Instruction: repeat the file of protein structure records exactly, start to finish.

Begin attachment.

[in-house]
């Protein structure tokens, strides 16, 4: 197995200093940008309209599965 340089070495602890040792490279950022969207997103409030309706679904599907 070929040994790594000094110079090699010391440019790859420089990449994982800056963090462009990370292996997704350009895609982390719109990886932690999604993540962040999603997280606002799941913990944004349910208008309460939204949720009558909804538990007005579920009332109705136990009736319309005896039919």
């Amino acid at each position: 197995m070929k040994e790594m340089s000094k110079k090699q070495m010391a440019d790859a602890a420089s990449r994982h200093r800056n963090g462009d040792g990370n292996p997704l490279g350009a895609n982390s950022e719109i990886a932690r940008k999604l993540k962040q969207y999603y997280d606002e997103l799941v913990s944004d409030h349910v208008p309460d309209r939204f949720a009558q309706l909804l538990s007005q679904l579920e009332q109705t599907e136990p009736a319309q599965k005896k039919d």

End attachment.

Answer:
[in-house]
């Protein structure tokens, strides 16, 4: 197995200093940008309209599965 340089070495602890040792490279950022969207997103409030309706679904599907 070929040994790594000094110079090699010391440019790859420089990449994982800056963090462009990370292996997704350009895609982390719109990886932690999604993540962040999603997280606002799941913990944004349910208008309460939204949720009558909804538990007005579920009332109705136990009736319309005896039919």
């Amino acid at each position: 197995m070929k040994e790594m340089s000094k110079k090699q070495m010391a440019d790859a602890a420089s990449r994982h200093r800056n963090g462009d040792g990370n292996p997704l490279g350009a895609n982390s950022e719109i990886a932690r940008k999604l993540k962040q969207y999603y997280d606002e997103l799941v913990s944004d409030h349910v208008p309460d309209r939204f949720a009558q309706l909804l538990s007005q679904l579920e009332q109705t599907e136990p009736a319309q599965k005896k039919d």